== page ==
In day to day life we see people who are afraid of certain things. In this blogpost we will discuss an interesting condition called megalophobia.
Fear is a natural reaction that produces the action of flight. Fear is rational and it makes life possible keeping you away from dangerous things. Imagine if you are not afraid of fire and jump into fire. Sure, you will die or get burn injuries on your body.
What are phobias?
Phobias are conditions in which a person has excessive and irrational fear of some objects or situation. This irrational fear creates difficulties in day to day life.
Phobia after exposure to a specific object or situation creates anxiety-like conditions in the affected person. So, a person may show anxiety when exposed to a condition he is phobic to.
Megalophobia is a mental disorder, a rare form of phobia.
What is megalophobia?
Megalophobia is a type of phobia in which a person has excessive irrational fear of objects of large size. Any large object even if not generally dangerous may produce anxiety in the affected person.
In megalophobia large objects may appear excessively larger to the affected person. That may create fear.
Some examples that can produce fear in persons with megalophobia are:
- Large stone
- Large animals like elephant
- Large machines in factories
- Practically any large object or vehicle that the person sees.
What are the symptoms of megalophobia?
Phobias are disorders of anxiety. Megalophobia is fear of large objects. The symptoms produced in phobia are because of anxiety reactions that appear after exposure to objects or situations. They include:
- Shaking of limbs
- Increased heart rate producing symptoms of palpitation
- Excessive sweating
- Feeling of hot air around air
- Shortness of breath and rapid breathing
- Not able to sleep (Insomnia)
- Abdominal pain
- Some people may experience vomiting and loose motions.
What are the consequences of megalophobia?
This condition affects day to day life. Life becomes difficult due to fear in the affected person. The consequences of megalophobia are:
- The person tries to avoid the large objects.
- The person tries to avoid travel by vehicles.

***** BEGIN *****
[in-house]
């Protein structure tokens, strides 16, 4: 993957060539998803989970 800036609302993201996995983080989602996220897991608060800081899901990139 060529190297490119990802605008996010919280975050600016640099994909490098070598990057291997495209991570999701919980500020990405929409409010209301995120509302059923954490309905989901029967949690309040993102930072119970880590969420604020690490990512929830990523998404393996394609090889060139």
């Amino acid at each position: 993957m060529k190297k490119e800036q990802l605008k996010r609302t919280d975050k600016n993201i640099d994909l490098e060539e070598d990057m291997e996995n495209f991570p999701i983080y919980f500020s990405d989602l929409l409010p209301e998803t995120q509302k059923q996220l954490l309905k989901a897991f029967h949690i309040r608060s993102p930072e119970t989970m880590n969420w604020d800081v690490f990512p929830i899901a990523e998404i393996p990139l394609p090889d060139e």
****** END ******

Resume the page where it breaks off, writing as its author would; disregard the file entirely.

- Affected people may stop mixing with other people and friends.
- The person may lose self confidence because of fear.
- The affected person may try to avoid jobs where he/she comes in contact with large objects and machineries.
How to diagnose this condition?
Diagnosing this condition is a simple task. The person with megalophobia is aware that he is fearful of large objects. He/she has insite of his/her own illness.
Simple history taking and physical examination is needed for the diagnosis of the condition.
How to treat megalophobia?
Megalophobia is a mental illness like anxiety is. It is treatable and any psychiatrist can treat that condition.
For megalophobia treatment strategy is as follows:
Cognitive behavioural therapy
Cognitive behavioural therapy is a self help strategy. Megalophobia being anxiety disorder, this strategy works in this disorder. It is designed to control the way of thinking and behaviour on exposure to certain situations.
CBT helps to control the fear and anxiety in the mind of the person on exposure to large objects that make day to day life easier.
Aims of CBT is making yourself understand how the excessive irrational fear and anxiety is affecting your day to day functions and controlling your emotional response on exposure to large objects.
Along with CBT following strategies help in these conditions are as follows.
Exposure to large objects
Treatment of any phobia is exposing the affected person to the object or situation he has. The phobia gets cured as people learn that fear is irrational and controls the reaction to exposure to large objects.
This method of treatment of megalophobia is more gentle than exposure to large objects. In this method the person with phobia is exposed to successively large objects for a period of time.
In this disorder FDA has approved following axiety medicines for the treatment of associated anxiety with Megalophobia.
- Betablockes like propranolol and metaprolol.
- Selective serotonin receptor blockers.
- Selective non-serotonin receptor blockers.